Friday, August 22, 2008

Book of the Week 2: Holy War #4

[Another edition of "book of the week." I select a book that I bought this week for more in-depth discussion based on nothing more than what I feel like discussing. It doesn't even have to be a good comic. New posts every Friday.]

I really like Jim Starlin's work. It's well documented that I'm a big fan and have read a lot of his work. I've been trying to determine exactly how his DC work relates to his Marvel work, especially the "cosmic" stuff for each company. Over at Marvel, Starlin has created or redefined most of his core cosmic characters (Adam Warlock, Thanos, Drax, etc.), but, at DC, he's using well-established an defined characters. So, how does his approach differ?

First of all, he either creates or redefines characters. In Holy War, he continues his redefinition of Captain Comet as Comet, his supposed nephew--when, really, it's the original Captain Comet in a younger body. Now, I haven't read Starlin's Mystery in Space yet (or his old Hardcore Station stuff), so I only know the basic details thanks to Wikipedia. But, Weird is another Starlin creation that's highlighted here. He's also seemingly working on redefining Hawkman (as suggested in the special from a couple of weeks back and interviews with Starlin).

In his Marvel work, almost every large cosmic event story comes down to Adam Warlock and/or Thanos. The use of the regular Marvel universe heroes is merely a smokescreen as they prove to be of no use... they just distract the reader from the real story and act as a way to connect the events to Earth and garner interest from the general Marvel reader who would ignore a story just featuring Starlin's cosmic characters. Since his Marvel cosmic stuff ultimately revolves around his core characters no matter how misleading the story itself is, I'm left wondering which characters will be essential to this story and which are only there to throw off the reader and, in a way, "pad" the story...

The Starlin-created characters and redefined ones seem like the best bets, particularly going on this issue where Comet and Weird narrate substantial chunks. Starlin also hints at the old Captain Comet for the first time in his deeds rather than biographical detail--Comet, in this issue, is the most effective character in battling Synar, Deacon Dark and the robot Inquisitors. He takes charge and leads the group of heroes in battle, which is different from his usual cowardly and flippant attitude from previous issues. It's also contrasted with Adam Strange, the seeming leader of this group.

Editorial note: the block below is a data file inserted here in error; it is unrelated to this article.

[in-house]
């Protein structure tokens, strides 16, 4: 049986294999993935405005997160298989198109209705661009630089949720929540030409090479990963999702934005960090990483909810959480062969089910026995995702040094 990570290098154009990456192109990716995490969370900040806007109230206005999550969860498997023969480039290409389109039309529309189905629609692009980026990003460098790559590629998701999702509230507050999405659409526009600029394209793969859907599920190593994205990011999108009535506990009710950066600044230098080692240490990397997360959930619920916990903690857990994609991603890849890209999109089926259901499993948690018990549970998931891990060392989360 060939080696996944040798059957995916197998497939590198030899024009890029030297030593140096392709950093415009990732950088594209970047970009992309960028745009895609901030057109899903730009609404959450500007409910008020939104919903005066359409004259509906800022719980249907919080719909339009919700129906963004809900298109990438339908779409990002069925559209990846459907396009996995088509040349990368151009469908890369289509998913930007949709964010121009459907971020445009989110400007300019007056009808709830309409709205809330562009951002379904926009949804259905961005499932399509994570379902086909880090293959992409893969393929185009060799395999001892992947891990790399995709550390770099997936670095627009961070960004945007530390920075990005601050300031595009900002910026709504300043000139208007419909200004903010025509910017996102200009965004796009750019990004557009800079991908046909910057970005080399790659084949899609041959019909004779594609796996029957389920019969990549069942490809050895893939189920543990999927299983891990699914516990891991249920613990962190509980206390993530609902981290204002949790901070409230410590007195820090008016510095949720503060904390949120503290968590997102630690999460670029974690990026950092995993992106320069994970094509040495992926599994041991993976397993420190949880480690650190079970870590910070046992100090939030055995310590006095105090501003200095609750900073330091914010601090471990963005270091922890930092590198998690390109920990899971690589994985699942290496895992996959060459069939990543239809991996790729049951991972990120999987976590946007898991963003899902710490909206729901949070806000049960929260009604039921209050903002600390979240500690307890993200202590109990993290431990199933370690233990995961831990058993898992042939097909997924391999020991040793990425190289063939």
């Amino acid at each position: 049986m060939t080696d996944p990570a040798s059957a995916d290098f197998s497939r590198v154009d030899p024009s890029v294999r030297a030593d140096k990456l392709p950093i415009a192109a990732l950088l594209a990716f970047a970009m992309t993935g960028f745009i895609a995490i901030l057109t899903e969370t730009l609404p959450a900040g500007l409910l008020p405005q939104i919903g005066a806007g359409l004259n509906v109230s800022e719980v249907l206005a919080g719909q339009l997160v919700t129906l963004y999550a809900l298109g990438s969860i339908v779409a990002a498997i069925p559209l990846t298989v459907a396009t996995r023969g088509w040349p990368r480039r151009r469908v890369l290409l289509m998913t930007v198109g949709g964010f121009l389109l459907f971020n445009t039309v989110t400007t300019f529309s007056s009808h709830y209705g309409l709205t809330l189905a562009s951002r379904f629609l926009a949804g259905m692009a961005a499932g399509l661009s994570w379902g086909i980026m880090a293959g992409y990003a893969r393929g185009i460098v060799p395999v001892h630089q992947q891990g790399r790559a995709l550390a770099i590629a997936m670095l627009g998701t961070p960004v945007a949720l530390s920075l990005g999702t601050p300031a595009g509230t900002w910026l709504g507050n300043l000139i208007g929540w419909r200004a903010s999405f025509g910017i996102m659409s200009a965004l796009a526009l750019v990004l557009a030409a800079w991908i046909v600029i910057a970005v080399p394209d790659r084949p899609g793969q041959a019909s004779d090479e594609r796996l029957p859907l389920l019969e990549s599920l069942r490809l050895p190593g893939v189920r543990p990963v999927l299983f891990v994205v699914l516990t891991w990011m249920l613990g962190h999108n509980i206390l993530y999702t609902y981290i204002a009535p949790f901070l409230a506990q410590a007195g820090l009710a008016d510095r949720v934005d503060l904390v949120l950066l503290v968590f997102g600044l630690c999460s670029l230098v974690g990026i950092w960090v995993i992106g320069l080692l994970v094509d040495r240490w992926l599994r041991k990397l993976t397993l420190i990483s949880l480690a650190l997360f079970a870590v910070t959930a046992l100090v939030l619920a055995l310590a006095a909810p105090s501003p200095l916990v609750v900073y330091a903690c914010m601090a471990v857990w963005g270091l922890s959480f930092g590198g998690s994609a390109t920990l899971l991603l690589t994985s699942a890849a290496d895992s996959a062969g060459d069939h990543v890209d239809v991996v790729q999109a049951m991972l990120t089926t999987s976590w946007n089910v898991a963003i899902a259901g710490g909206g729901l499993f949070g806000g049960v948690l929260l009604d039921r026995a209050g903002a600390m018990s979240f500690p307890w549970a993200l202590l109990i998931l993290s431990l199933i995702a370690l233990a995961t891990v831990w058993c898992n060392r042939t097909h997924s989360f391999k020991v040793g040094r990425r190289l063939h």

Strange is ineffective in the fight--first, used as a pawn by Comet, who uses his telekinesis to force Strange and Tigor's guns to fire on their enemies--and then, is rescued by Weird. After that, he takes Bizarro from Throneworld despite Starman's objections and, as a result, Throneworld is decimated by Lady Styx's forces. While we'll see more of Adam Strange in his upcoming special (where Starlin could put his stamp on the character), he is clearly here to be upstaged by other heroes, especially Comet. If you look at the cover to this issue, it's clear: Adam Strange is panicking and about to die while Comet and Weird look to save him.

Starfire also appears on the cover and also narrates a small portion of the book, but I don't think Starlin has plans for her. I could be wrong as Starlin does like strong warrior women in his books, but they usually retain a secondary position to his heroic males.

Then, how do Comet and Weird relate to other Starlin heroes? Weird resembles Syzygy Darklock and Wyrd the Reluctant Warrior either in appearance or attitude. He has an off-beat sense of humour, but also seems mystical in many ways. The way he absorbs electricity here also brings to mind Maxam's strange powers. But, most of these characters are secondary ones that assist the main hero (aside from Wyrd--although he is a clueless hero). So, while Weird is a typical Starlin creation, he will, probably, not be the deciding factor in this story.

Which leaves Comet: he is selfish, self-serving and reluctant to get involved, but, when involved, he is decisive and capable. He faced death before and it made him cautious and afraid to face it again. Like many Starlin characters, he is unsure of himself and wouldn't choose to be the "saviour," but may be forced into that role--and, when forced into that role, goes beyond all expectations. He seems the most likely candidate to resolve the problems of this story.

But, I'm not convinced that Adam Strange is out of the running for that role. There's something very compelling about the failed hero regaining his former stature and that also fits with Starlin's past work, especially his work on Silver Surfer.

The use of Bizarro here is very similar to how Starlin used Drax the Destroyer after he was resurrected--a big, dumb tool to destroy things, basically.

Since I'm not as familiar with all of these characters' backgrounds, I can't say how faithful Starlin is to their past portrayals, but I am impressed at how well he fits them into his pet themes, tropes and style. It's not as engaging as his Marvel work--the lack of a "Thanos" is a big hole--but is interesting in the context of his past work. We'll have to see how the final four issues turn out.